Jun 10 2022

12mins

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The dilemma of saving Venice: Lagoon or city?

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Throughout history, Venetians have learned to live with high tides, known as acqua alta. But now, climate change is taking its toll on the ancient city, with flooding increasing in both frequency and intensity. Massive barriers, which temporarily separate the Venetian lagoon from the sea, have been designed to fend off the water. But they have also raised a difficult question: should Venice save itself or the lagoon’s fragile ecosystem?

May 27 2022

12mins

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Geothermal energy: A new, green lease of life for old coal mines

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Coal mining has long polluted the natural environment, with devastating consequences. But today, could it be a source of renewable energy? Down to Earth travels to the UK where disused, flooded coal mines are now reservoirs of geothermal energy.

May 13 2022

11mins

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Can Europe afford to wean itself off Russian gas?

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Europe is at a crossroads. Amid the war in Ukraine, can the continent wean itself off Russian gas? An energy transition is underway, but the alternatives could lock countries into dirty fossil fuels for years to come. We take a closer look in this edition of Down to Earth.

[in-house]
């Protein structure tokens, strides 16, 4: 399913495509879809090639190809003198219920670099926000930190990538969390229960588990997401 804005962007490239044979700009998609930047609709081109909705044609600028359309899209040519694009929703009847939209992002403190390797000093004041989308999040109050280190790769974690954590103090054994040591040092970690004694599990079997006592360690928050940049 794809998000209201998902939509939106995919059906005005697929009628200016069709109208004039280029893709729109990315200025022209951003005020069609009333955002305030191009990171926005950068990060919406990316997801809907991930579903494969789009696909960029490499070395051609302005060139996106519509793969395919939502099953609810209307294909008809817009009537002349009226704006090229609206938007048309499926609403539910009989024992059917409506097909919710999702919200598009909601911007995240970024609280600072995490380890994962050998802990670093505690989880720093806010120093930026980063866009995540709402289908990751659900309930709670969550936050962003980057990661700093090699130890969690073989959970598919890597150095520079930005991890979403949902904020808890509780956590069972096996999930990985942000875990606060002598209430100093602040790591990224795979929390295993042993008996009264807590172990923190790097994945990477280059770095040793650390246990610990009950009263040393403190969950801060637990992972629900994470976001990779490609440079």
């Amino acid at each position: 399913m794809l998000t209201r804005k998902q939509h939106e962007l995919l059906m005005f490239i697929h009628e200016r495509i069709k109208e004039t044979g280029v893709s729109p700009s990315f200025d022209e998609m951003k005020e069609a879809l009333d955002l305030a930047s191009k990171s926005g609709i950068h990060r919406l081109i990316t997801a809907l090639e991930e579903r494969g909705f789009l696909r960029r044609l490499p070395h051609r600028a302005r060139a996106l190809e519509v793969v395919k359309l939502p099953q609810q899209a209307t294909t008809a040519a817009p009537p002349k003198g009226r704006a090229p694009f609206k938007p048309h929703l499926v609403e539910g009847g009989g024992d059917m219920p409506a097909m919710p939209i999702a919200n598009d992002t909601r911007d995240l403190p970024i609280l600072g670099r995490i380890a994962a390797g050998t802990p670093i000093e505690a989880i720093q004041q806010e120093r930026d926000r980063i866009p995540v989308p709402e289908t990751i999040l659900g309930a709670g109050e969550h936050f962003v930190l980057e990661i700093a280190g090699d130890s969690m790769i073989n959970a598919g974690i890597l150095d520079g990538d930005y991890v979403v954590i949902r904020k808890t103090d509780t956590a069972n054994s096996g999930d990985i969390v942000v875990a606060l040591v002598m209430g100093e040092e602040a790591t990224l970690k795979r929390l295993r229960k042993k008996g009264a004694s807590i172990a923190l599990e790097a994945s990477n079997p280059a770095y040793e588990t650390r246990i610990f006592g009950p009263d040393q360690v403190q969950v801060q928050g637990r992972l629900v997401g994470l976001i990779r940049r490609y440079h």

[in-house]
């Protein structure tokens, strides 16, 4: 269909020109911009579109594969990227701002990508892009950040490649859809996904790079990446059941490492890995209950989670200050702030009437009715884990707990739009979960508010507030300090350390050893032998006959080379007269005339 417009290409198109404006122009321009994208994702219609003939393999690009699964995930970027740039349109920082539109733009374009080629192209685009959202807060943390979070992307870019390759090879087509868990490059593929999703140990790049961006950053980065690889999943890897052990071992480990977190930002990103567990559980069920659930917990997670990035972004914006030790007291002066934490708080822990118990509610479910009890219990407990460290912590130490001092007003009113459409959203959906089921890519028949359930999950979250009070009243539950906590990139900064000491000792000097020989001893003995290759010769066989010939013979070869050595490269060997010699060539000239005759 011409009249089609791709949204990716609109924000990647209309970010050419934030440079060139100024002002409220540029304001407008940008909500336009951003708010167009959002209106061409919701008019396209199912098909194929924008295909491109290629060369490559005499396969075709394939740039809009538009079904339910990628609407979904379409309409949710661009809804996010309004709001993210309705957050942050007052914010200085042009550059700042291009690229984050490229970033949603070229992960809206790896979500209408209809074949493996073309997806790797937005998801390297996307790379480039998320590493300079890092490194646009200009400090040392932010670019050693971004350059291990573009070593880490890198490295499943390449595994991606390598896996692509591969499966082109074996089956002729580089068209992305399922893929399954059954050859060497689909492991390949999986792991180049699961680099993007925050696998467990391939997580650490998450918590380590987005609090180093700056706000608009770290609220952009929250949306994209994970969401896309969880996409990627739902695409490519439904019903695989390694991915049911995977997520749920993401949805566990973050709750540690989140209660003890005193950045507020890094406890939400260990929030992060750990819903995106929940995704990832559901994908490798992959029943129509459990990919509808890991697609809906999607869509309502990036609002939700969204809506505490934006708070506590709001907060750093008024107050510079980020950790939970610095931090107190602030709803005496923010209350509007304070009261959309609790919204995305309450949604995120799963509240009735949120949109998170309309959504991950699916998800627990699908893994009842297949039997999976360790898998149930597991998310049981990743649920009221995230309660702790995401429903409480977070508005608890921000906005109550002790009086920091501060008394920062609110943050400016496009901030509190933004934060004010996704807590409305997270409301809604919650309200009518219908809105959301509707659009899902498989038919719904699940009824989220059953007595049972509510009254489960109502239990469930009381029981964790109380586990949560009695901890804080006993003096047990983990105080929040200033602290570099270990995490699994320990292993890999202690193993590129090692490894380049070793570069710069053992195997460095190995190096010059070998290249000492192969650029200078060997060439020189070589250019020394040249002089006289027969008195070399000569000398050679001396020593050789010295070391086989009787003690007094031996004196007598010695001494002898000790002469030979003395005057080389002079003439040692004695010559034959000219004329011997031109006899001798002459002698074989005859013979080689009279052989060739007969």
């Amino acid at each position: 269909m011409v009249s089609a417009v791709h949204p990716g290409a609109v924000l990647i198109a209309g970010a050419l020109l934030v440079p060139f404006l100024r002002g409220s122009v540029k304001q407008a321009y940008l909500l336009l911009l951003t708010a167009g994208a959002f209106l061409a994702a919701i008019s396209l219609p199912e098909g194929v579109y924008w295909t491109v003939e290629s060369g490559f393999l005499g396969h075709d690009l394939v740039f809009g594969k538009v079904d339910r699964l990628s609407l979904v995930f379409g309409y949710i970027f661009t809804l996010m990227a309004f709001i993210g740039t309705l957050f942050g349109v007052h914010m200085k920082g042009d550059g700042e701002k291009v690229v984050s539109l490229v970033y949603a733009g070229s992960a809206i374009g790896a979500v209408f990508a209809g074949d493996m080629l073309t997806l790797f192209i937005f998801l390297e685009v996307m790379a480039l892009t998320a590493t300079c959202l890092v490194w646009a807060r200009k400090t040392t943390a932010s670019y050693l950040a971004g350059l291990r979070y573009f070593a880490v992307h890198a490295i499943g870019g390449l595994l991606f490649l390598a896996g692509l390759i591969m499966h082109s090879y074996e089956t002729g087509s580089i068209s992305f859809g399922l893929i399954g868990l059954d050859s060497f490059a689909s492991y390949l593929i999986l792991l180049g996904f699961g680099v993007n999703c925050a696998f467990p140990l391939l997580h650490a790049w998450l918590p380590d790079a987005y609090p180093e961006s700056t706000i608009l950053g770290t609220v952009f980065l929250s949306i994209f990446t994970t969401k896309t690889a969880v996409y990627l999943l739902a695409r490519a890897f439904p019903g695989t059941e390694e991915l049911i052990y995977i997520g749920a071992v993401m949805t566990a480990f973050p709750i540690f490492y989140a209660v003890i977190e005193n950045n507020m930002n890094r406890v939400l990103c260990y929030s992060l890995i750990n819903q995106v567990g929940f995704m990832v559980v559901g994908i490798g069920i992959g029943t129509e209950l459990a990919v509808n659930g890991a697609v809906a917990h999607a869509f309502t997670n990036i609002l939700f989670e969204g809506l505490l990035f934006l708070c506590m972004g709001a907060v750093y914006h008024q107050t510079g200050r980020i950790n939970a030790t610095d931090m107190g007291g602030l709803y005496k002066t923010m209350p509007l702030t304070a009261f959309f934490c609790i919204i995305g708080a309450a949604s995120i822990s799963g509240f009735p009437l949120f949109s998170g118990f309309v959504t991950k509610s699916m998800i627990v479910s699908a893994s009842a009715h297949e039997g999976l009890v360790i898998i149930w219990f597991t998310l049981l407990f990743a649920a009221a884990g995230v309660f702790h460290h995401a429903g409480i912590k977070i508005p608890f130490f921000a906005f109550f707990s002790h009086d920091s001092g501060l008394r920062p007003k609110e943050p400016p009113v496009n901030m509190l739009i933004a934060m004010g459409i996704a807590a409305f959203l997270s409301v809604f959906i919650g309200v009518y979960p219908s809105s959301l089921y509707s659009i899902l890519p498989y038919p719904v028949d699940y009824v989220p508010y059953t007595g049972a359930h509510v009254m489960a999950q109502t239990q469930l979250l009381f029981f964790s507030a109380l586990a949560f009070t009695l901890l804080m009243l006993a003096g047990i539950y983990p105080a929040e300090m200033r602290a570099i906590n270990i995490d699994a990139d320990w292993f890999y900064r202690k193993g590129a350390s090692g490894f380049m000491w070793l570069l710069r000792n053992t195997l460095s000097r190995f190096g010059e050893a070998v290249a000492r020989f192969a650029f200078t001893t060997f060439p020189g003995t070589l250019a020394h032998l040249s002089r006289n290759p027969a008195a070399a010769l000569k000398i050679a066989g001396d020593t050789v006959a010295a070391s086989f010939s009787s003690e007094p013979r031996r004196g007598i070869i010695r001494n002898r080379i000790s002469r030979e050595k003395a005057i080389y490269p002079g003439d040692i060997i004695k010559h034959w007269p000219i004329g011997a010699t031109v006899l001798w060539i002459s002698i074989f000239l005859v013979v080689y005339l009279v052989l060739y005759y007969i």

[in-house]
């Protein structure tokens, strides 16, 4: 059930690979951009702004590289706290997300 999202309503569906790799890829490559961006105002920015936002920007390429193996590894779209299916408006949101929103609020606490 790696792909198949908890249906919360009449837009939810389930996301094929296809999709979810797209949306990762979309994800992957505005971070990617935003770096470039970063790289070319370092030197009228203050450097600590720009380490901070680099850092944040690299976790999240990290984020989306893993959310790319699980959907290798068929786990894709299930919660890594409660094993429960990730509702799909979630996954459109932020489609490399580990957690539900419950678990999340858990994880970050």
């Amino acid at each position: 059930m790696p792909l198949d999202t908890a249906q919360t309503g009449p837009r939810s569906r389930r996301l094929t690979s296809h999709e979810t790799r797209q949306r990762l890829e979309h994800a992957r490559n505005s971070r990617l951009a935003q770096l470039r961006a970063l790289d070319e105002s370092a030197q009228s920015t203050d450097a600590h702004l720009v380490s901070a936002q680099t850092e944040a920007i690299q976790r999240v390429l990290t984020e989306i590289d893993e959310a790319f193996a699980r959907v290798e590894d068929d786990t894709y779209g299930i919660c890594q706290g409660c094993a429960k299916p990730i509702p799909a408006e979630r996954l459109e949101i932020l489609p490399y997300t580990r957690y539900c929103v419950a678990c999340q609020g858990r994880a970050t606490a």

Apr 29 2022

12mins

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Dam busters: Tearing down concrete walls to save Atlantic salmon

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Since the 20th century, European rivers have been dammed and diverted for the sake of generating renewable energy. But the concrete walls have left an indelible mark, upending entire ecosystems. Migratory fish species in particular are paying the price. Atlantic salmon can no longer find they way back to their home streams to spawn, pushing the species to the brink of extinction. Should dams be torn down in the name of biodiversity? We take a closer look in this edition of Down to Earth.

Apr 15 2022

11mins

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Chemical pollution: Surfing in toxic waters

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Scientists have issued a stark warning: chemical pollution has officially exceeded the limits safe for humans and the planet. The ocean, which has become a dumping ground for a cocktail of toxic pollutants, is bearing the brunt of this pollution. We take a closer look in this edition of Down to Earth.

Apr 01 2022

6mins

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Winter droughts: The new normal?

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Parched soil and empty reservoirs aren't just warning signs of droughts in the summer, they’re also becoming the new normal in the early days of winter. Can science or nature help farmers endure future dry spells? We take a closer look in this edition of Down to Earth.

Mar 18 2022

12mins

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Climate change: The end of skiing?

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As climate change takes its toll, warm winter and unreliable snow are now the new reality. Will skiing become a relic of the past? Ski resorts can improvise and adapt, but can they survive? We take a closer look in this edition of Down to Earth.